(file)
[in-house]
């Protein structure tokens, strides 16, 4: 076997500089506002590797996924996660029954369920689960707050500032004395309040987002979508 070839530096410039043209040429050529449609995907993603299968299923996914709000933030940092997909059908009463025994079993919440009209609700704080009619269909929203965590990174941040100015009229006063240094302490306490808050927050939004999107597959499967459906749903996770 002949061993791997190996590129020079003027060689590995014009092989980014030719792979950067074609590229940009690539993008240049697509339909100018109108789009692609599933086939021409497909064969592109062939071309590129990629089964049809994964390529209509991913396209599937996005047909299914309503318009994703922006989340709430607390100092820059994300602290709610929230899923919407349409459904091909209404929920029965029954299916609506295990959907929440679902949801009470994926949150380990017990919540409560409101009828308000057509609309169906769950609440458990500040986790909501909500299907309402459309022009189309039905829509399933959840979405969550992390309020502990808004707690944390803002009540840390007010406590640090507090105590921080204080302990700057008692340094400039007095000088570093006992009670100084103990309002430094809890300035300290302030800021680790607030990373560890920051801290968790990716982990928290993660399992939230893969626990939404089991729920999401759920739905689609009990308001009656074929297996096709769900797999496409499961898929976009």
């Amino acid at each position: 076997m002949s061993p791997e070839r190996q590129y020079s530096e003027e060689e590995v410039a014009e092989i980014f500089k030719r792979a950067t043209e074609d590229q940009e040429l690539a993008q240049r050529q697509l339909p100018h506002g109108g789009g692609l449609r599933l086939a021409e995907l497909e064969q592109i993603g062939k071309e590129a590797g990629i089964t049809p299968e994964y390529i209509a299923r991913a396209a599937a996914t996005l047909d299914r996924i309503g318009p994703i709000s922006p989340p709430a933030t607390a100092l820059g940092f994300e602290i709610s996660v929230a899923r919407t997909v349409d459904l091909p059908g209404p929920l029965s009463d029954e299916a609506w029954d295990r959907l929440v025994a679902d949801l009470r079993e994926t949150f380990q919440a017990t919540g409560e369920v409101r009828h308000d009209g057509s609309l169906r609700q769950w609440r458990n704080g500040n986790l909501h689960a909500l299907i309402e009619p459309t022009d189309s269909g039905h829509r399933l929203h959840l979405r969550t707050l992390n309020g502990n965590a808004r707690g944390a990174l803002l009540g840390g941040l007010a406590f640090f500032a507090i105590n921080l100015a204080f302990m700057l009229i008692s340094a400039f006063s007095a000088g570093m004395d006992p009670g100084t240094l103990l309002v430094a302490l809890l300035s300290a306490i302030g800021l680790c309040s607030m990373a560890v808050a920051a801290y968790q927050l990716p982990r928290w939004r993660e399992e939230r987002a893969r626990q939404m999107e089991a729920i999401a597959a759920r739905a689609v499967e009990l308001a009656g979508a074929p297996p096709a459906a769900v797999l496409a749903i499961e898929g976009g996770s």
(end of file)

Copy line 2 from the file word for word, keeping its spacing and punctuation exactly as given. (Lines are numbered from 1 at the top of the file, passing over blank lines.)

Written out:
């Protein structure tokens, strides 16, 4: 076997500089506002590797996924996660029954369920689960707050500032004395309040987002979508 070839530096410039043209040429050529449609995907993603299968299923996914709000933030940092997909059908009463025994079993919440009209609700704080009619269909929203965590990174941040100015009229006063240094302490306490808050927050939004999107597959499967459906749903996770 002949061993791997190996590129020079003027060689590995014009092989980014030719792979950067074609590229940009690539993008240049697509339909100018109108789009692609599933086939021409497909064969592109062939071309590129990629089964049809994964390529209509991913396209599937996005047909299914309503318009994703922006989340709430607390100092820059994300602290709610929230899923919407349409459904091909209404929920029965029954299916609506295990959907929440679902949801009470994926949150380990017990919540409560409101009828308000057509609309169906769950609440458990500040986790909501909500299907309402459309022009189309039905829509399933959840979405969550992390309020502990808004707690944390803002009540840390007010406590640090507090105590921080204080302990700057008692340094400039007095000088570093006992009670100084103990309002430094809890300035300290302030800021680790607030990373560890920051801290968790990716982990928290993660399992939230893969626990939404089991729920999401759920739905689609009990308001009656074929297996096709769900797999496409499961898929976009």